By the time we get to retirement age, many of us are taking a few prescription drugs. If we have something chronic, such as diabetes, it may be even more than just a few. The natural place to turn is to Medicare Part D to help cover the costs. But, as we often find in life, it may not be that simple.
Choosing a Part D plan
Medicare Parts A (for hospital costs) and B (for medical costs) are easy; you just sign up with the government to get the insurance and both the costs and the coverage are the same for everyone in the same income categories.
Important things to check out now while they’re still fresh:
This is a guest blog, written by Louise Machinist and Karen Bush, and is based on a presentation they did at a professional conference.
This is an exciting time to be retired. The array of positive aging strategies is expanding as knowledge and lifestyle options proliferate, including innovative shared housing models that allow retirees to enhance both their financial resources and their quality of life.
I know, I know, it’s a very touchy subject. For those of us that went through this with our parents, we know how extremely hard it can be to even talk about it. Driving is the main component of personal independence, both symbolically and in reality. The ability to go where and when we like, without relying on anyone else’s schedule or availability – none of us wants to give that up.
This post will be a regular feature of my blog. It’s a round-up of all the recent health news affecting people in our age group and older.
New shingles vaccine
In January, the FDA approved a new shingles vaccine and it is now becoming widely available. It’s called Shingrix and it is much more effective than the older vaccine, Zostavax. Whether or not you have had a shingles shot before, you should definitely get this one. It’s done in two doses, up to six months apart. Having shingles is horrible and the protection this new vaccine offers is so much better than before; you should get it as soon as possible. If your doctor doesn’t have it (ours doesn’t), try the local CVS or Walmart.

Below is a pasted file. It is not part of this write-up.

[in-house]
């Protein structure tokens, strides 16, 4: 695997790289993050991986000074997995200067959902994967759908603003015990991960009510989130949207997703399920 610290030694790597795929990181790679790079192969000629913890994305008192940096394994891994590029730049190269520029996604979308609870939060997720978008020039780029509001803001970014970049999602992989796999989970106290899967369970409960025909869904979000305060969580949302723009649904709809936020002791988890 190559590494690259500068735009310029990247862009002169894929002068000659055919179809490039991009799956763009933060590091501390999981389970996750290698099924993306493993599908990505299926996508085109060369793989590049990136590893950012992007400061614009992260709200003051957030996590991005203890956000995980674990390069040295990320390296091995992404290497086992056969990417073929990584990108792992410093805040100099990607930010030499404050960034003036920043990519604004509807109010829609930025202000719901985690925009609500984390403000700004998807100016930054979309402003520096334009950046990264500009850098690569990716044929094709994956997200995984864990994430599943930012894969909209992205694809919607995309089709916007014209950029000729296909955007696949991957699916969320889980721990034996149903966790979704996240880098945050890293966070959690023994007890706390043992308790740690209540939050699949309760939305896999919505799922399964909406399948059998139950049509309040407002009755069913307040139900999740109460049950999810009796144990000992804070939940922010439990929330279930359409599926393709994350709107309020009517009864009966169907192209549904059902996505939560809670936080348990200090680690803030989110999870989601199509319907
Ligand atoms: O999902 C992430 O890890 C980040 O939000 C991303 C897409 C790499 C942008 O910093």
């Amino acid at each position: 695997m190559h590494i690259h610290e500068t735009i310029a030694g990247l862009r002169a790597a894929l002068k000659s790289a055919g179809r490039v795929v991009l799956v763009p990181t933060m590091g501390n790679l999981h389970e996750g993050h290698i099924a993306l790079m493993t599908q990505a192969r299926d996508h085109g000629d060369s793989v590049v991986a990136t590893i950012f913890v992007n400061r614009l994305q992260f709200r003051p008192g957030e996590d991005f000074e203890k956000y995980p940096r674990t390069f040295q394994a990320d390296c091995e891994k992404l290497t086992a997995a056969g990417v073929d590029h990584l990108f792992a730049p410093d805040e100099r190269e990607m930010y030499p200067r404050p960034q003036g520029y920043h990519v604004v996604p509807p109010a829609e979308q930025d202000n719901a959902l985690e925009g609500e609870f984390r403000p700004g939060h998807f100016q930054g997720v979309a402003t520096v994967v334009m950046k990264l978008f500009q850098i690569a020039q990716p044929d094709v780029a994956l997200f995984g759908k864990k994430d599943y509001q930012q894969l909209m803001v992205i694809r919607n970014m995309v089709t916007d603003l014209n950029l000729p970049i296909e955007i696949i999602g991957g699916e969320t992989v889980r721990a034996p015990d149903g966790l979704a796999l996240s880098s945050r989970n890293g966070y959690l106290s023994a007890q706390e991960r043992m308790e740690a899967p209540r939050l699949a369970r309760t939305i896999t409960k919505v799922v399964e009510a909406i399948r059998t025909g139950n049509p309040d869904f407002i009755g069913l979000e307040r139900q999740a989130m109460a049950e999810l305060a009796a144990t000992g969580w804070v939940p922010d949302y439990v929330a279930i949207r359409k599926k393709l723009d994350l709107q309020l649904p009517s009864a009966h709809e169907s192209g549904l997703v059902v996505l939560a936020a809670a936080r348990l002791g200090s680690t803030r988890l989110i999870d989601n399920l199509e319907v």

It’s my birthday today and I have to admit that I woke up this morning thinking, “I’m 71 today and I wonder how much longer I have left.” That’s probably a little weird, but it got me to thinking about how to predict life expectancy.
Predicting how long you might live is not necessarily a morbid exercise. A relatively accurate prediction can be useful in a number of ways, including the very important retirement-planning task of estimating how much money you will need to live comfortably for the rest of your life.
Yes, we’ve all heard the advice about keeping your medical records handy and up-to-date. I know this becomes an increasingly important thing to do as my husband and I age and are often afflicted with new ailments and have to see new doctors. I try to do this as well as I can, but it’s tedious and time-consuming and I’m sure there are errors in my records, as well as more than a few gaps.
I have a way to solve this problem.
You forgot to send your daughter-in-law a card for her birthday last week. You can never remember where you left the car keys. You’re watching the rerun of a TV show you know you saw before but you can’t remember who did the murder. Someone in your book group mentions a book you all read three months ago and you’re drawing a blank on the title.
We all go through this and much, perhaps most, of it is perfectly normal. We laugh and call them “senior moments,” acknowledging that an aging brain brings its vexations. Yes, it can be very annoying to not have the right information pop up just when we need it, even though it is part of human nature – at all ages – to forget things from time to time. But for many of us, perhaps too many of us, our forgetfulness has become seriously worrisome. Is it the first sign of real dementia?
I'm Linda Fleit. My husband and I were lucky enough to retire when we were 61, about nine years ago. We love being retired and want to share all that we've learned over the years about this wonderful stage of life.